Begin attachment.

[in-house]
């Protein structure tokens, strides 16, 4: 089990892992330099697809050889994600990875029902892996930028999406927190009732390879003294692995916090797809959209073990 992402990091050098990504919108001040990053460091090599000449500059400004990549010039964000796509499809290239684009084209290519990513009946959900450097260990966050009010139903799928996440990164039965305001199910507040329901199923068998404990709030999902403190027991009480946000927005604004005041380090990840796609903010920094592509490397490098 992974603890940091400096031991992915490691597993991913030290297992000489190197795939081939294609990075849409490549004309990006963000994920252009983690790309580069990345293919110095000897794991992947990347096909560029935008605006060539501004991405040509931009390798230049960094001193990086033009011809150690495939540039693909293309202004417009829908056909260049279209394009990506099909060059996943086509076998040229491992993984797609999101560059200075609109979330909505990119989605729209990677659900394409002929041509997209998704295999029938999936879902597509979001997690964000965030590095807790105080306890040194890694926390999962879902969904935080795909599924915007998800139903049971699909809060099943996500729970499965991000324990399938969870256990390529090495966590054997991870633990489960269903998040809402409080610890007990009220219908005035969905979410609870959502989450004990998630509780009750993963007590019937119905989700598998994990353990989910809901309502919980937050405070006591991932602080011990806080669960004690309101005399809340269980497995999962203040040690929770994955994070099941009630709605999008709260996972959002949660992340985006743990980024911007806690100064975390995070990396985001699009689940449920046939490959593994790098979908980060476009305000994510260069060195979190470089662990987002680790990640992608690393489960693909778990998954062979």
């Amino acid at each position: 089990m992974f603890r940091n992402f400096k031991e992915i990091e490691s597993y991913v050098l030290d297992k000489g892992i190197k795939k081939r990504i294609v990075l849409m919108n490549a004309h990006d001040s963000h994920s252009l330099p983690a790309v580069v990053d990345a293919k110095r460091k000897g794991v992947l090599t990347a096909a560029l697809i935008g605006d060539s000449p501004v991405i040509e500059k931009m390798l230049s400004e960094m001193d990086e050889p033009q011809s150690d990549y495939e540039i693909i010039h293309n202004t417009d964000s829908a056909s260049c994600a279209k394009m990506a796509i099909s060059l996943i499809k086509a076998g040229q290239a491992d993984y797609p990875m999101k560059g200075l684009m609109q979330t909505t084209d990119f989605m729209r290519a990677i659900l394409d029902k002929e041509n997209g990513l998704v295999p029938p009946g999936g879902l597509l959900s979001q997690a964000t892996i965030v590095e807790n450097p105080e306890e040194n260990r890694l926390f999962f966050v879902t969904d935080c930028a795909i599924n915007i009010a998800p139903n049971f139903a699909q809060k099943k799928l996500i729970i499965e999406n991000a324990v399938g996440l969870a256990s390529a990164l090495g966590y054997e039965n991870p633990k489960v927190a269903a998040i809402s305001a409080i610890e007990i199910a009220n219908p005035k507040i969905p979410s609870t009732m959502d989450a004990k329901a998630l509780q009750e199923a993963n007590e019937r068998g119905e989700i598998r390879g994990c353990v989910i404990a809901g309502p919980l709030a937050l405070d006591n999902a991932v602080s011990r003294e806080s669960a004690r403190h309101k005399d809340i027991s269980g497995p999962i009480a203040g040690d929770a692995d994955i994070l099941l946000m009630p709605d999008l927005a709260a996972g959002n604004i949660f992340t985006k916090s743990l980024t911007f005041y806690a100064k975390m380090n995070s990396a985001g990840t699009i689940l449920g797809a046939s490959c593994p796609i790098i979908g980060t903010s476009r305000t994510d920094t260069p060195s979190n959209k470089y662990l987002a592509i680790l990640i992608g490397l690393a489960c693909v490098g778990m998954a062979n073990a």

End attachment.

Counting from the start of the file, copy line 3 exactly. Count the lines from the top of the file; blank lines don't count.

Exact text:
């Amino acid at each position: 089990m992974f603890r940091n992402f400096k031991e992915i990091e490691s597993y991913v050098l030290d297992k000489g892992i190197k795939k081939r990504i294609v990075l849409m919108n490549a004309h990006d001040s963000h994920s252009l330099p983690a790309v580069v990053d990345a293919k110095r460091k000897g794991v992947l090599t990347a096909a560029l697809i935008g605006d060539s000449p501004v991405i040509e500059k931009m390798l230049s400004e960094m001193d990086e050889p033009q011809s150690d990549y495939e540039i693909i010039h293309n202004t417009d964000s829908a056909s260049c994600a279209k394009m990506a796509i099909s060059l996943i499809k086509a076998g040229q290239a491992d993984y797609p990875m999101k560059g200075l684009m609109q979330t909505t084209d990119f989605m729209r290519a990677i659900l394409d029902k002929e041509n997209g990513l998704v295999p029938p009946g999936g879902l597509l959900s979001q997690a964000t892996i965030v590095e807790n450097p105080e306890e040194n260990r890694l926390f999962f966050v879902t969904d935080c930028a795909i599924n915007i009010a998800p139903n049971f139903a699909q809060k099943k799928l996500i729970i499965e999406n991000a324990v399938g996440l969870a256990s390529a990164l090495g966590y054997e039965n991870p633990k489960v927190a269903a998040i809402s305001a409080i610890e007990i199910a009220n219908p005035k507040i969905p979410s609870t009732m959502d989450a004990k329901a998630l509780q009750e199923a993963n007590e019937r068998g119905e989700i598998r390879g994990c353990v989910i404990a809901g309502p919980l709030a937050l405070d006591n999902a991932v602080s011990r003294e806080s669960a004690r403190h309101k005399d809340i027991s269980g497995p999962i009480a203040g040690d929770a692995d994955i994070l099941l946000m009630p709605d999008l927005a709260a996972g959002n604004i949660f992340t985006k916090s743990l980024t911007f005041y806690a100064k975390m380090n995070s990396a985001g990840t699009i689940l449920g797809a046939s490959c593994p796609i790098i979908g980060t903010s476009r305000t994510d920094t260069p060195s979190n959209k470089y662990l987002a592509i680790l990640i992608g490397l690393a489960c693909v490098g778990m998954a062979n073990a």